BRIEF REPORT
Year : 2015  |  Volume : 6  |  Issue : 3  |  Page : 98-101

Acetylcholinesterase activity as a neurotoxicity marker within the context of experimentally-simulated hyperprolinaemia: An in vitro approach


1 Laboratory of Physiology, Medical School, National and Kapodistrian University of Athens, Athens, Greece; Henry Wellcome Laboratories for Integrative Neuroscience and Endocrinology, School of Clinical Sciences, Faculty of Medicine and Dentistry, University of Bristol, Bristol, UK
2 Laboratory of Physiology, Medical School, National and Kapodistrian University of Athens, Athens, Greece; Gardiner Laboratory, Institute of Cardiovascular and Medical Sciences, College of Medical, Veterinary and Life Sciences, University of Glasgow, Glasgow, UK
3 Gardiner Laboratory, Institute of Cardiovascular and Medical Sciences, College of Medical, Veterinary and Life Sciences, University of Glasgow, Glasgow, United Kingdom
4 Laboratory of Physiology, Medical School, National and Kapodistrian University of Athens, Athens, Greece

Correspondence Address:
Dr. Stylianos Tsakiris
Laboratory of Physiology, Medical School, National and Kapodistrian University of Athens, 75 Mikras Asias Street, Goudi, GR - 11527 Athens
Greece
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Source of Support: None, Conflict of Interest: None


DOI: 10.4103/0976-9668.166099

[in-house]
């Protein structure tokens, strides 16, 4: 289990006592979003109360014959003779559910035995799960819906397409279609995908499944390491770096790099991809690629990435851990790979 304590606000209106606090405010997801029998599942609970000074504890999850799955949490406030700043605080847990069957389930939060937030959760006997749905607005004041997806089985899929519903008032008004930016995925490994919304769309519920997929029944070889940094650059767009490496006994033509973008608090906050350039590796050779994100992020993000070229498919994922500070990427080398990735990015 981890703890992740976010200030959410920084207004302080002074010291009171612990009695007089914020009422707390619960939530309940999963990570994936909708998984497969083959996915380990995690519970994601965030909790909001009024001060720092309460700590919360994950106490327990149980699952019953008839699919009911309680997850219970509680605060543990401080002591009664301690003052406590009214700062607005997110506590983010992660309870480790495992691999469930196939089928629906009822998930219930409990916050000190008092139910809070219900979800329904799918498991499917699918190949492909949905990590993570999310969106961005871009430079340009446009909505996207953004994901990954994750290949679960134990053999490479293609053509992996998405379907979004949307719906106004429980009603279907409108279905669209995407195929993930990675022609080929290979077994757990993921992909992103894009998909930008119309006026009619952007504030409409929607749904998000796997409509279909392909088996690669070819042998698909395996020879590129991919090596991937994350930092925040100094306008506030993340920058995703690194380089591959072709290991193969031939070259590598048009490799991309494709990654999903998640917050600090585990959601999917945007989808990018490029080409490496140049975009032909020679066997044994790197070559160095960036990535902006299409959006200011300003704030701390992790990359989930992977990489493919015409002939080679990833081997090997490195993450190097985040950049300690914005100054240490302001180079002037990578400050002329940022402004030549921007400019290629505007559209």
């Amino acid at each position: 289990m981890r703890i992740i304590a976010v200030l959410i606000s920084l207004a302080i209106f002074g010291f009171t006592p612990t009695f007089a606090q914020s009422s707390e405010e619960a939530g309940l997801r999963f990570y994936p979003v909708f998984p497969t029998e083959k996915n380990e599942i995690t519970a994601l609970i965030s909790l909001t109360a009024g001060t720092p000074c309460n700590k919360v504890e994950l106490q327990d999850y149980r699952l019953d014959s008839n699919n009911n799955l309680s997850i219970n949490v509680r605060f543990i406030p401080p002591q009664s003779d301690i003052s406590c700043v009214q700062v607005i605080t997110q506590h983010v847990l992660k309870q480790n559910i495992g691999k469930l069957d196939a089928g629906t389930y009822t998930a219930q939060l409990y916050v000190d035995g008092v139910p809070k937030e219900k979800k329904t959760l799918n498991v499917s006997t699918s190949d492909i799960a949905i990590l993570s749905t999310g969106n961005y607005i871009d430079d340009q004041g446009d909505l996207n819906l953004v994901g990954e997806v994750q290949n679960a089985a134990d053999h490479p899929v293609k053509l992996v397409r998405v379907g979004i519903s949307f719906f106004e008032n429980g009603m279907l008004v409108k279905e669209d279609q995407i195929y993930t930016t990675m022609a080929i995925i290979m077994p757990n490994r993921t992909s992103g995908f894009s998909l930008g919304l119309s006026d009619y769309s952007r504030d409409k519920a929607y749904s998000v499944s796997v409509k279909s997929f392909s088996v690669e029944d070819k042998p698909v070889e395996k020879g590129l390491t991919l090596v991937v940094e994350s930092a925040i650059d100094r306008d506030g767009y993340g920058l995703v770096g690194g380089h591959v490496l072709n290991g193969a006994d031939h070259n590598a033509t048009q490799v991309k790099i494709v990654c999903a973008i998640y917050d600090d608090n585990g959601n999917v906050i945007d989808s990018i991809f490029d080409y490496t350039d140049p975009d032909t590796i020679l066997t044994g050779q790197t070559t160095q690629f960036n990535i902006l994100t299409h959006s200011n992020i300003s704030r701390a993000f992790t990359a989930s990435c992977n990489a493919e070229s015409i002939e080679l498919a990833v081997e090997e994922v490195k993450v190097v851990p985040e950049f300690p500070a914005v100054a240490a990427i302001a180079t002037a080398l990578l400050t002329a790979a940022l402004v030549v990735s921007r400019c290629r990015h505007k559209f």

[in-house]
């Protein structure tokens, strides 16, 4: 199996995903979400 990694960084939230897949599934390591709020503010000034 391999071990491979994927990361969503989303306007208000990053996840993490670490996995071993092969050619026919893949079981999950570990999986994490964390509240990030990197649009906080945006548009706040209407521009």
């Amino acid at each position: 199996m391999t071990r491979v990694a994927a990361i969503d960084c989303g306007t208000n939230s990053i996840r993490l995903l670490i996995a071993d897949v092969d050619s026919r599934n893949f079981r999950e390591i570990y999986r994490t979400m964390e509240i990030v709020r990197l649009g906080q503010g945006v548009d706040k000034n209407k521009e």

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Hyperprolinaemia is characterized by increased tissue accumulation of proline (Pro) and is known to exert serious cognitive and/or neuropsychiatric symptomatology as a direct result of Pro accumulation in the brain. The aim of this study was to explore a putative link between experimentally-simulated hyperprolinaemia and the activity of acetylcholinesterase (AChE); a crucial neurotoxicity marker. In vitro experiments were undertaken on purified eel-derived AChE, as well as on adult mouse brain homogenates, in order to examine the effect of a spectrum of Pro concentrations (3, 30, 500, and 1000 μM) on this marker. Our data showed that although Pro exerted a significant inhibitory effect on pure AChE activity, mouse brain-derived membrane-bound AChE activity was found either unaltered or significantly increased following incubation with Pro. The use of AChE activity as a neurotoxicity marker within the context of experimentally-simulated hyperprolinaemia should be considered with caution and in parallel with a number of other experimental parameters.


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